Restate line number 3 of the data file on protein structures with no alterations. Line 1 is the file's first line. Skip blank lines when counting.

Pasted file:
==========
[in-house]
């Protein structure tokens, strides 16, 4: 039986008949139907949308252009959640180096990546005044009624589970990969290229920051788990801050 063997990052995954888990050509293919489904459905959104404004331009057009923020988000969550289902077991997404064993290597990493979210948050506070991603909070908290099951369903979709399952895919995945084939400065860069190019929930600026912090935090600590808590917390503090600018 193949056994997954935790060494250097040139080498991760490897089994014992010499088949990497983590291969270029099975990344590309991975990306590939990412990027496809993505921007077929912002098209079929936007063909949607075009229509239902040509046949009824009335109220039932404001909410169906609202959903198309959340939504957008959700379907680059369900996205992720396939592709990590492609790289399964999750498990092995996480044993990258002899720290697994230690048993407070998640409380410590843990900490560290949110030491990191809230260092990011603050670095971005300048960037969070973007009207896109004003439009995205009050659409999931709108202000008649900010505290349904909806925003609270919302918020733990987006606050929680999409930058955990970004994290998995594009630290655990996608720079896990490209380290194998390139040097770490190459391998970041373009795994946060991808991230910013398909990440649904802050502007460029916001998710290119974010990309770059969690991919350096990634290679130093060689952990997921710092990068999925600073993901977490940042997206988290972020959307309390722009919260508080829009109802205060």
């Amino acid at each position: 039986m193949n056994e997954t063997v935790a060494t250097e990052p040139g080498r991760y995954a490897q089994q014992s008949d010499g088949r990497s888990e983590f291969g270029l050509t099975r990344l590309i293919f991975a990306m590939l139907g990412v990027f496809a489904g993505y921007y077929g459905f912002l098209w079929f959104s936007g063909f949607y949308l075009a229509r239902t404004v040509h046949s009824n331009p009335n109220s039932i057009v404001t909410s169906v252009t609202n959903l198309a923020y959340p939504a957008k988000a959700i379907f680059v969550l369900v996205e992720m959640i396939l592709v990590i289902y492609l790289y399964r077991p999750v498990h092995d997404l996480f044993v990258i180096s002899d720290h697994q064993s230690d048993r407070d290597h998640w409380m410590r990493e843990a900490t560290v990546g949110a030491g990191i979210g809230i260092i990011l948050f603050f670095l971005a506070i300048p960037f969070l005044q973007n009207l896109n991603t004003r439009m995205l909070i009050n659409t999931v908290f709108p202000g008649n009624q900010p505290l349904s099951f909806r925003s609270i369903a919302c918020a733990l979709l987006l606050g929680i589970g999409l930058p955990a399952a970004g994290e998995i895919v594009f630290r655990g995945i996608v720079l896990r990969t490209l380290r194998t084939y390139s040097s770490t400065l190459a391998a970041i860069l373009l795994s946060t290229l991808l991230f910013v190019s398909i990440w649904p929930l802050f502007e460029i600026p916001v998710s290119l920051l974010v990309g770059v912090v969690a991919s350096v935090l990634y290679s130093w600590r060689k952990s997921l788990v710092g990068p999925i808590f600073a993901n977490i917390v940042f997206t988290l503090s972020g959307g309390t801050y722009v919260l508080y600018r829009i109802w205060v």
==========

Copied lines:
């Amino acid at each position: 039986m193949n056994e997954t063997v935790a060494t250097e990052p040139g080498r991760y995954a490897q089994q014992s008949d010499g088949r990497s888990e983590f291969g270029l050509t099975r990344l590309i293919f991975a990306m590939l139907g990412v990027f496809a489904g993505y921007y077929g459905f912002l098209w079929f959104s936007g063909f949607y949308l075009a229509r239902t404004v040509h046949s009824n331009p009335n109220s039932i057009v404001t909410s169906v252009t609202n959903l198309a923020y959340p939504a957008k988000a959700i379907f680059v969550l369900v996205e992720m959640i396939l592709v990590i289902y492609l790289y399964r077991p999750v498990h092995d997404l996480f044993v990258i180096s002899d720290h697994q064993s230690d048993r407070d290597h998640w409380m410590r990493e843990a900490t560290v990546g949110a030491g990191i979210g809230i260092i990011l948050f603050f670095l971005a506070i300048p960037f969070l005044q973007n009207l896109n991603t004003r439009m995205l909070i009050n659409t999931v908290f709108p202000g008649n009624q900010p505290l349904s099951f909806r925003s609270i369903a919302c918020a733990l979709l987006l606050g929680i589970g999409l930058p955990a399952a970004g994290e998995i895919v594009f630290r655990g995945i996608v720079l896990r990969t490209l380290r194998t084939y390139s040097s770490t400065l190459a391998a970041i860069l373009l795994s946060t290229l991808l991230f910013v190019s398909i990440w649904p929930l802050f502007e460029i600026p916001v998710s290119l920051l974010v990309g770059v912090v969690a991919s350096v935090l990634y290679s130093w600590r060689k952990s997921l788990v710092g990068p999925i808590f600073a993901n977490i917390v940042f997206t988290l503090s972020g959307g309390t801050y722009v919260l508080y600018r829009i109802w205060v």